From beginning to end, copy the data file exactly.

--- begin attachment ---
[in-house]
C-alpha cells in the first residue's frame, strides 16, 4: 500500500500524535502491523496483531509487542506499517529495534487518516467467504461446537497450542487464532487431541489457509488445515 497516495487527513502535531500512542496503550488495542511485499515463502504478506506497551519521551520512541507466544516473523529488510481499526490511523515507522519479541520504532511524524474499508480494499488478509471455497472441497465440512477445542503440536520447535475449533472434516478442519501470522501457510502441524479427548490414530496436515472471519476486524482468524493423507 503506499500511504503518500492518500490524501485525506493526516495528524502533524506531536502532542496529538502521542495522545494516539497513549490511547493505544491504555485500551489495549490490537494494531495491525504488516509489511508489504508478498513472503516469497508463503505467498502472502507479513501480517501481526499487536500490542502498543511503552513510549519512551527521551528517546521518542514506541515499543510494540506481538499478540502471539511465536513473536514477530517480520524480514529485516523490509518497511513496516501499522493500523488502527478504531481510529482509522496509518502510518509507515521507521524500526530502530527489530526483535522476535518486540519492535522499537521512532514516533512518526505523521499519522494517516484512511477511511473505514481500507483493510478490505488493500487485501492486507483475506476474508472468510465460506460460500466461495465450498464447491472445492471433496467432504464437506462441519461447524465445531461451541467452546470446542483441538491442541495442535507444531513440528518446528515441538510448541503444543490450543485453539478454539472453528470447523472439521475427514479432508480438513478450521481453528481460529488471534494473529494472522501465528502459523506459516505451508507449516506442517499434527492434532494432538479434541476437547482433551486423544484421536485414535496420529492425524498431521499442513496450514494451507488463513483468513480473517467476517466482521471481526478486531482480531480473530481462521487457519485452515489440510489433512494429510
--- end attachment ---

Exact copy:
[in-house]
C-alpha cells in the first residue's frame, strides 16, 4: 500500500500524535502491523496483531509487542506499517529495534487518516467467504461446537497450542487464532487431541489457509488445515 497516495487527513502535531500512542496503550488495542511485499515463502504478506506497551519521551520512541507466544516473523529488510481499526490511523515507522519479541520504532511524524474499508480494499488478509471455497472441497465440512477445542503440536520447535475449533472434516478442519501470522501457510502441524479427548490414530496436515472471519476486524482468524493423507 503506499500511504503518500492518500490524501485525506493526516495528524502533524506531536502532542496529538502521542495522545494516539497513549490511547493505544491504555485500551489495549490490537494494531495491525504488516509489511508489504508478498513472503516469497508463503505467498502472502507479513501480517501481526499487536500490542502498543511503552513510549519512551527521551528517546521518542514506541515499543510494540506481538499478540502471539511465536513473536514477530517480520524480514529485516523490509518497511513496516501499522493500523488502527478504531481510529482509522496509518502510518509507515521507521524500526530502530527489530526483535522476535518486540519492535522499537521512532514516533512518526505523521499519522494517516484512511477511511473505514481500507483493510478490505488493500487485501492486507483475506476474508472468510465460506460460500466461495465450498464447491472445492471433496467432504464437506462441519461447524465445531461451541467452546470446542483441538491442541495442535507444531513440528518446528515441538510448541503444543490450543485453539478454539472453528470447523472439521475427514479432508480438513478450521481453528481460529488471534494473529494472522501465528502459523506459516505451508507449516506442517499434527492434532494432538479434541476437547482433551486423544484421536485414535496420529492425524498431521499442513496450514494451507488463513483468513480473517467476517466482521471481526478486531482480531480473530481462521487457519485452515489440510489433512494429510